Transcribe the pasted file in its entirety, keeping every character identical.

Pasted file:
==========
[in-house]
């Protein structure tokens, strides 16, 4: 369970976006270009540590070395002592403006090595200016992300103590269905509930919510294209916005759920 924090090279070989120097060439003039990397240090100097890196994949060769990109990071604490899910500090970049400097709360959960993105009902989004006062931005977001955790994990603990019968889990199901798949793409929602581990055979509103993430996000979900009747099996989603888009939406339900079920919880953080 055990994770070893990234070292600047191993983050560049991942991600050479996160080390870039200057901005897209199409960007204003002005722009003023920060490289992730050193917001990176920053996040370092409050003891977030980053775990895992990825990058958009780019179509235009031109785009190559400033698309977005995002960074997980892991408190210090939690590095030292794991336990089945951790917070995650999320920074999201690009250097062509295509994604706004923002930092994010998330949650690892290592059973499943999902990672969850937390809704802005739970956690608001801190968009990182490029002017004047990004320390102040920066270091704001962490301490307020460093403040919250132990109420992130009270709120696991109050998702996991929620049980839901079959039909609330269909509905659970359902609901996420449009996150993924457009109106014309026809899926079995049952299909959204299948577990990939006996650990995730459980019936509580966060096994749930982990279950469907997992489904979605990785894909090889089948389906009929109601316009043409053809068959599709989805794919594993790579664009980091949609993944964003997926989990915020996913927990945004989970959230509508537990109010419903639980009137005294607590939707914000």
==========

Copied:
[in-house]
């Protein structure tokens, strides 16, 4: 369970976006270009540590070395002592403006090595200016992300103590269905509930919510294209916005759920 924090090279070989120097060439003039990397240090100097890196994949060769990109990071604490899910500090970049400097709360959960993105009902989004006062931005977001955790994990603990019968889990199901798949793409929602581990055979509103993430996000979900009747099996989603888009939406339900079920919880953080 055990994770070893990234070292600047191993983050560049991942991600050479996160080390870039200057901005897209199409960007204003002005722009003023920060490289992730050193917001990176920053996040370092409050003891977030980053775990895992990825990058958009780019179509235009031109785009190559400033698309977005995002960074997980892991408190210090939690590095030292794991336990089945951790917070995650999320920074999201690009250097062509295509994604706004923002930092994010998330949650690892290592059973499943999902990672969850937390809704802005739970956690608001801190968009990182490029002017004047990004320390102040920066270091704001962490301490307020460093403040919250132990109420992130009270709120696991109050998702996991929620049980839901079959039909609330269909509905659970359902609901996420449009996150993924457009109106014309026809899926079995049952299909959204299948577990990939006996650990995730459980019936509580966060096994749930982990279950469907997992489904979605990785894909090889089948389906009929109601316009043409053809068959599709989805794919594993790579664009980091949609993944964003997926989990915020996913927990945004989970959230509508537990109010419903639980009137005294607590939707914000």